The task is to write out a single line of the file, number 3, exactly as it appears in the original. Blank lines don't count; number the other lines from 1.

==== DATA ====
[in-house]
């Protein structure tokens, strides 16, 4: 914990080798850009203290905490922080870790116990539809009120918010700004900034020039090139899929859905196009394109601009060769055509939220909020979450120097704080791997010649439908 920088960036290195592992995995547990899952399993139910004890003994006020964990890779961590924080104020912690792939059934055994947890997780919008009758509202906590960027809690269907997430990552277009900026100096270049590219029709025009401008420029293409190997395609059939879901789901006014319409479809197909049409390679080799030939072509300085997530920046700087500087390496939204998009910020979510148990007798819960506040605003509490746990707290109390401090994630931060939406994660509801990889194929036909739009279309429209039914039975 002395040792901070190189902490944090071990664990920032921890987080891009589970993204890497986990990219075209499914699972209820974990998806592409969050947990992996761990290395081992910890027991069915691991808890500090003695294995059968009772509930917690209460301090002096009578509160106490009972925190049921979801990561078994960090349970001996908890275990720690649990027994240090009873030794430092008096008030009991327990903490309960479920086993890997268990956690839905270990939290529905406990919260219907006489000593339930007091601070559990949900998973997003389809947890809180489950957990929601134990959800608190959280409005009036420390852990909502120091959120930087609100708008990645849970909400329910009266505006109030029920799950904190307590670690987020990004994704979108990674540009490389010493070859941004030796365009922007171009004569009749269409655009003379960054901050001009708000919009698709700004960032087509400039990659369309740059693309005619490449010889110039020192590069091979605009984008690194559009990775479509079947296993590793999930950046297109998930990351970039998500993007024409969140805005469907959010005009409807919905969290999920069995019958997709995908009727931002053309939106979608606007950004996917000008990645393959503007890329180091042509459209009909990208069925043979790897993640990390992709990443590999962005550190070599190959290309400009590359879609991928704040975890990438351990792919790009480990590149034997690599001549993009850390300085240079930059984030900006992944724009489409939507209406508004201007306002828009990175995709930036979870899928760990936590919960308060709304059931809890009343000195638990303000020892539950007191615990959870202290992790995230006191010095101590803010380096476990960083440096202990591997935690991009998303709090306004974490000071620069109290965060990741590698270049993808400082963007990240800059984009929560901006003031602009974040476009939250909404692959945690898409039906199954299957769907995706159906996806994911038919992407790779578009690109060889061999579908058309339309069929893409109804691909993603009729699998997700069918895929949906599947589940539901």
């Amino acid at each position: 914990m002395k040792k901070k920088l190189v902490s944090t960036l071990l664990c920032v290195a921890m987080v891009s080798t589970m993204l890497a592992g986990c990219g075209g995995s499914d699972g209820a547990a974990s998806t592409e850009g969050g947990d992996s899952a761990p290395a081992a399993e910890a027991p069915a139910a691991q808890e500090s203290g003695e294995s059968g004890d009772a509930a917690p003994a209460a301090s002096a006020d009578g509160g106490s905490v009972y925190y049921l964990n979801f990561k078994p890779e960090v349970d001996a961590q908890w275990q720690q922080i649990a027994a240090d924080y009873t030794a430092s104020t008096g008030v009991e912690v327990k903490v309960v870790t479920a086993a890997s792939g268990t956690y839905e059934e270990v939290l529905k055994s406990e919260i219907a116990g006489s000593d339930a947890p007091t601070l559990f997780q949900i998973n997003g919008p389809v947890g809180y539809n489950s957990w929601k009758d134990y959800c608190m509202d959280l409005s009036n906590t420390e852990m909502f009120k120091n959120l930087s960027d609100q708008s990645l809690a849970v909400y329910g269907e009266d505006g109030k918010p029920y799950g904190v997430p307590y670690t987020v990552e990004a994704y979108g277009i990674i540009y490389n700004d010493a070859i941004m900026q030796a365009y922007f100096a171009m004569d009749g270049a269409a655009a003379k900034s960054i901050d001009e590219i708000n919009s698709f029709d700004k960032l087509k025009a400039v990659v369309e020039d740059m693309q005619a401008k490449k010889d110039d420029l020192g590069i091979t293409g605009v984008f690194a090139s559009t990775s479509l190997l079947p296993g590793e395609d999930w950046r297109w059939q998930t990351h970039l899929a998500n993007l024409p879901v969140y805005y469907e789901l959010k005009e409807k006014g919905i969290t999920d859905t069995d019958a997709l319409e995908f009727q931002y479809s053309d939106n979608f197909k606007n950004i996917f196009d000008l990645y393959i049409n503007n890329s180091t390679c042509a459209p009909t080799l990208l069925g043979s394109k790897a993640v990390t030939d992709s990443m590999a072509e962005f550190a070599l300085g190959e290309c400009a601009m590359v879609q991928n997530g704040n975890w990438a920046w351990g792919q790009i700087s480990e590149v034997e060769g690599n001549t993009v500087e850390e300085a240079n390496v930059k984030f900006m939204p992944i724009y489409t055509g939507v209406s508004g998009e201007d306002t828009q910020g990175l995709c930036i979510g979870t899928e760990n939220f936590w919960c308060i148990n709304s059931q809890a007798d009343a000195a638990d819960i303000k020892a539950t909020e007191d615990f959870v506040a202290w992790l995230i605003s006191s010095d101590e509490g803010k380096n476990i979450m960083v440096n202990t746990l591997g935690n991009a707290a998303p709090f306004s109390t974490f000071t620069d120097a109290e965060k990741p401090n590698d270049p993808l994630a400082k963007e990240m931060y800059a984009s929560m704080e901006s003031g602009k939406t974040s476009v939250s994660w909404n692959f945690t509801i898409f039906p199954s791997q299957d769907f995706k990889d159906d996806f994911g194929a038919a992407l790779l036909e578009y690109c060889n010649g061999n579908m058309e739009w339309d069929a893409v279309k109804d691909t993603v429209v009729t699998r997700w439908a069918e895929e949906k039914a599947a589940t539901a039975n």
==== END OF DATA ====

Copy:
């Amino acid at each position: 914990m002395k040792k901070k920088l190189v902490s944090t960036l071990l664990c920032v290195a921890m987080v891009s080798t589970m993204l890497a592992g986990c990219g075209g995995s499914d699972g209820a547990a974990s998806t592409e850009g969050g947990d992996s899952a761990p290395a081992a399993e910890a027991p069915a139910a691991q808890e500090s203290g003695e294995s059968g004890d009772a509930a917690p003994a209460a301090s002096a006020d009578g509160g106490s905490v009972y925190y049921l964990n979801f990561k078994p890779e960090v349970d001996a961590q908890w275990q720690q922080i649990a027994a240090d924080y009873t030794a430092s104020t008096g008030v009991e912690v327990k903490v309960v870790t479920a086993a890997s792939g268990t956690y839905e059934e270990v939290l529905k055994s406990e919260i219907a116990g006489s000593d339930a947890p007091t601070l559990f997780q949900i998973n997003g919008p389809v947890g809180y539809n489950s957990w929601k009758d134990y959800c608190m509202d959280l409005s009036n906590t420390e852990m909502f009120k120091n959120l930087s960027d609100q708008s990645l809690a849970v909400y329910g269907e009266d505006g109030k918010p029920y799950g904190v997430p307590y670690t987020v990552e990004a994704y979108g277009i990674i540009y490389n700004d010493a070859i941004m900026q030796a365009y922007f100096a171009m004569d009749g270049a269409a655009a003379k900034s960054i901050d001009e590219i708000n919009s698709f029709d700004k960032l087509k025009a400039v990659v369309e020039d740059m693309q005619a401008k490449k010889d110039d420029l020192g590069i091979t293409g605009v984008f690194a090139s559009t990775s479509l190997l079947p296993g590793e395609d999930w950046r297109w059939q998930t990351h970039l899929a998500n993007l024409p879901v969140y805005y469907e789901l959010k005009e409807k006014g919905i969290t999920d859905t069995d019958a997709l319409e995908f009727q931002y479809s053309d939106n979608f197909k606007n950004i996917f196009d000008l990645y393959i049409n503007n890329s180091t390679c042509a459209p009909t080799l990208l069925g043979s394109k790897a993640v990390t030939d992709s990443m590999a072509e962005f550190a070599l300085g190959e290309c400009a601009m590359v879609q991928n997530g704040n975890w990438a920046w351990g792919q790009i700087s480990e590149v034997e060769g690599n001549t993009v500087e850390e300085a240079n390496v930059k984030f900006m939204p992944i724009y489409t055509g939507v209406s508004g998009e201007d306002t828009q910020g990175l995709c930036i979510g979870t899928e760990n939220f936590w919960c308060i148990n709304s059931q809890a007798d009343a000195a638990d819960i303000k020892a539950t909020e007191d615990f959870v506040a202290w992790l995230i605003s006191s010095d101590e509490g803010k380096n476990i979450m960083v440096n202990t746990l591997g935690n991009a707290a998303p709090f306004s109390t974490f000071t620069d120097a109290e965060k990741p401090n590698d270049p993808l994630a400082k963007e990240m931060y800059a984009s929560m704080e901006s003031g602009k939406t974040s476009v939250s994660w909404n692959f945690t509801i898409f039906p199954s791997q299957d769907f995706k990889d159906d996806f994911g194929a038919a992407l790779l036909e578009y690109c060889n010649g061999n579908m058309e739009w339309d069929a893409v279309k109804d691909t993603v429209v009729t699998r997700w439908a069918e895929e949906k039914a599947a589940t539901a039975n």